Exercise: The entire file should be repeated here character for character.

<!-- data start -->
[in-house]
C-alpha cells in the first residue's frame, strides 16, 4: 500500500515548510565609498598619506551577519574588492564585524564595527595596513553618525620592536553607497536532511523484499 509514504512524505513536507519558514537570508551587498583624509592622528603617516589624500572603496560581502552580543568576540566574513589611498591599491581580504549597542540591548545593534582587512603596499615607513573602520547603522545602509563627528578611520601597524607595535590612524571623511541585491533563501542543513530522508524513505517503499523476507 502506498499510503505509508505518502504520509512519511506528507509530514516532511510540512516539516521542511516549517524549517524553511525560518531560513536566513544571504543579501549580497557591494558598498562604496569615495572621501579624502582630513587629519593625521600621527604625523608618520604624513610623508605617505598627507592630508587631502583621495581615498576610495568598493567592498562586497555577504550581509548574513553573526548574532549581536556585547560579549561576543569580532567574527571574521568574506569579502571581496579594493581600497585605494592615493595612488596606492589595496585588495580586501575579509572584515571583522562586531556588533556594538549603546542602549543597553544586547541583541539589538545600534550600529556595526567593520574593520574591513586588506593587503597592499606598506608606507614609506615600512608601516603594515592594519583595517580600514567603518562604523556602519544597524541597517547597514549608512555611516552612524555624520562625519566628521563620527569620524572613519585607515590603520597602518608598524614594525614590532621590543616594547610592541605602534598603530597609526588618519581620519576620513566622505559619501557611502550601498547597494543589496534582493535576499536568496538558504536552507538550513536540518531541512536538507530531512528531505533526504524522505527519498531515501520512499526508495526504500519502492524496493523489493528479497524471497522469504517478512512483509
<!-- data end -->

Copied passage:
[in-house]
C-alpha cells in the first residue's frame, strides 16, 4: 500500500515548510565609498598619506551577519574588492564585524564595527595596513553618525620592536553607497536532511523484499 509514504512524505513536507519558514537570508551587498583624509592622528603617516589624500572603496560581502552580543568576540566574513589611498591599491581580504549597542540591548545593534582587512603596499615607513573602520547603522545602509563627528578611520601597524607595535590612524571623511541585491533563501542543513530522508524513505517503499523476507 502506498499510503505509508505518502504520509512519511506528507509530514516532511510540512516539516521542511516549517524549517524553511525560518531560513536566513544571504543579501549580497557591494558598498562604496569615495572621501579624502582630513587629519593625521600621527604625523608618520604624513610623508605617505598627507592630508587631502583621495581615498576610495568598493567592498562586497555577504550581509548574513553573526548574532549581536556585547560579549561576543569580532567574527571574521568574506569579502571581496579594493581600497585605494592615493595612488596606492589595496585588495580586501575579509572584515571583522562586531556588533556594538549603546542602549543597553544586547541583541539589538545600534550600529556595526567593520574593520574591513586588506593587503597592499606598506608606507614609506615600512608601516603594515592594519583595517580600514567603518562604523556602519544597524541597517547597514549608512555611516552612524555624520562625519566628521563620527569620524572613519585607515590603520597602518608598524614594525614590532621590543616594547610592541605602534598603530597609526588618519581620519576620513566622505559619501557611502550601498547597494543589496534582493535576499536568496538558504536552507538550513536540518531541512536538507530531512528531505533526504524522505527519498531515501520512499526508495526504500519502492524496493523489493528479497524471497522469504517478512512483509